All posts by Kit Case

Diesel Fumes and Lung Cancer

Diesel Fumes Cause Lung Cancer

Today’s post comes from guest author Leonard Jernigan from The Jernigan Law Firm.

Lung cancer is the leading cause of death for men and women in the United States. It’s greater than breast and colon cancer in women and greater than prostate, colon, pancreatic and liver cancer in men. If diagnosed early there is a 70-80% survival rate for 5 years, and a low-dose CT scan of the chest can detect 60-70% of lung cancers at an early stage. Unfortunately, there has been no significant progress in the treatment of lung cancer in 40 years and between 10,000–20,000 occupational lung cancer deaths occur each year in the United States.

One area of concern is the relationship between diesel exhaust exposure and lung cancer. In June of 2012 the International Agency for Research on Cancer (IARC) classified diesel engine exhaust as carcinogenic to humans, and studies of underground miners support that statement and also indicate that others who are around diesel fumes may be at an increased risk. Toxic chemicals in diesel gas are nitrogen oxides, sulfur oxides, carbon monoxide, benzene, PAHS (polycyclic aromatic hydrocarbons), aldehydes and nitro-PAHS.

Railroad workers, miners, truck drivers, bus operators, longshoremen and others who have been heavily exposed to diesel fumes are obviously at greater risk than those with less exposures, but even minimal exposures may cause harm. In urban areas, like lower Manhattan, there is concern that diesel exposures may be a public health hazard and detection systems have been placed in areas to collect exposure data. As for workers who have experienced intense, short-term duration to diesel fumes, a chemical called 1-hydroxypyrene may be elevated in urine, but the test for this marker is not performed by most commercial laboratories. The Mount Sinai – Irving J. Selikoff Center for Occupational & Environmental Medicine is studying diesel exposure and may be a good resource for future information, as well as the National Clean Diesel Campaign:

Ceremony April 23 to Mark Worker Memorial Day

The agency has hosted a ceremony for Worker Memorial Day for 20 years.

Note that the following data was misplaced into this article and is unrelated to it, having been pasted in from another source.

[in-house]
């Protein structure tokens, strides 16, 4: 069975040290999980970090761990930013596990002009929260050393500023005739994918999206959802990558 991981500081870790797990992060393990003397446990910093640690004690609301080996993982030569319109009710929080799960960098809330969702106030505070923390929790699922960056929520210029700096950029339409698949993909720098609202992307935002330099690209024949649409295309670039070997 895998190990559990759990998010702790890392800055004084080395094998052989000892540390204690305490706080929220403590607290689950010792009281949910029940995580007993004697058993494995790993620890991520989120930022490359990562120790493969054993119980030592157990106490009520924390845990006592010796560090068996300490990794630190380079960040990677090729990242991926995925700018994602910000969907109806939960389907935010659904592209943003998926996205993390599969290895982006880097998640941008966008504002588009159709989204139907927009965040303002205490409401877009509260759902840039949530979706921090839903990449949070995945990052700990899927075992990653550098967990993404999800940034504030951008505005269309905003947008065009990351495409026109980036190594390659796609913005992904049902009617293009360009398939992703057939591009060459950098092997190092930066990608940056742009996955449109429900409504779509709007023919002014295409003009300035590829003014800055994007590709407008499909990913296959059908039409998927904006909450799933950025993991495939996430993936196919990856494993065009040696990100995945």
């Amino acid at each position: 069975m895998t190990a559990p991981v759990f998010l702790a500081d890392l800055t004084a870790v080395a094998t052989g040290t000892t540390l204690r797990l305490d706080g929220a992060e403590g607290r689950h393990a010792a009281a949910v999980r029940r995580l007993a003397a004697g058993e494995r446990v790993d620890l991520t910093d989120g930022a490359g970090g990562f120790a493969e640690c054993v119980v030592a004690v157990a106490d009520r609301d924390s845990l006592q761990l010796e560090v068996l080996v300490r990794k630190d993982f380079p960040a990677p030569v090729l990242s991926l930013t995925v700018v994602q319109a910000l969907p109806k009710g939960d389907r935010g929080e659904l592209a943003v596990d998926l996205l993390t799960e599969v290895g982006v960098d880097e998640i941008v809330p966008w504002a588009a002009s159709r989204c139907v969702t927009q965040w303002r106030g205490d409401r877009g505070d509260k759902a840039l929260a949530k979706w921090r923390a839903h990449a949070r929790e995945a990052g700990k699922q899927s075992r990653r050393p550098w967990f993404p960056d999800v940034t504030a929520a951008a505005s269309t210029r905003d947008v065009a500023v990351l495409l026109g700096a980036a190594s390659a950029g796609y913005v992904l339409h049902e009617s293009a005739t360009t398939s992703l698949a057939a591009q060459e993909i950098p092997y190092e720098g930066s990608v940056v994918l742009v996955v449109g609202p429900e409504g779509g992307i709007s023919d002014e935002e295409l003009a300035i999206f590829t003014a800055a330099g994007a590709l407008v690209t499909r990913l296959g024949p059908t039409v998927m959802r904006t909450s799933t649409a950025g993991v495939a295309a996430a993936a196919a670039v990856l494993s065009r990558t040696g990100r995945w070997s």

A young fisherman, a veteran truck driver, a bridge painter, and an office manager working at her desk – these are among the 66 people who will be honored this year at the 2013 Worker Memorial Day ceremony April 23rd. The parents, spouses, children and other relatives of those who died from a job-related illness or injury last year have all been invited to the Washington State Department of Labor & Industries’ (L&I) annual Worker Memorial Day ceremony.

“We honor those who died last year by pledging to do everything in our power to prevent these tragedies from being repeated.” – Director Joel Sacks

The 66 workers to be honored include young people, such as the 22-year-old college student working as a commercial fisherman, to seniors in their 80s who died from diseases caused by workplace exposure to asbestos while they were in their prime working years. Some worked in jobs considered hazardous, like logging, construction and fishing, and others were in less hazardous professions, such as insurance, research, or sales.

“Worker Memorial Day is a somber reminder that there is still much work to do to make sure every worker in Washington returns home safely at the end of the day,” said L&I Director Joel Sacks. “We honor those who died last year by pledging to do everything in our power to prevent these tragedies from being repeated.”

The ceremony begins at 2 p.m. at L&I’s central building in Tumwater, 7273 Linderson Way S.W. The agency has hosted a ceremony for Worker Memorial Day for 20 years.

Governor Jay Inslee is scheduled to attend, as well as representatives of the Association of Washington Business, the Washington State Labor Council, and the Washington Self-Insurers Association. While the relatives of all the workers who died in 2012 have been invited, the observance is also open to their friends, colleagues, and the general public.

The ceremony includes a reading of the names of the workers who died, accompanied by bell ringers from the Washington State Council of Fire Fighters. After the ceremony, the families are invited to ring the brass bell in the Worker Memorial garden on the grounds of the L&I building.

A book in the lobby of L&I’s Tumwater building contains the names of all the fallen workers. For a complete list of those being honored, visit


To connect with L&I: Facebook ( and Twitter (

Photo credit: Mauigirl 2011 / / CC BY-ND

New Rules Proposed for Prescribing Narcotics to Treat Pain in Injured Workers

Washington has been among the states with the highest rate of prescription opioid-related deaths.

The Washington State Department of Labor & Industries (L&I) is seeking public comment on new rules for prescribing opioids (narcotics) to treat pain in injured workers.

Under the proposed rules, doctors who prescribe opioids for injured workers for more than six weeks must use best practices that include monitoring whether workers are recovering their ability to perform normal activities.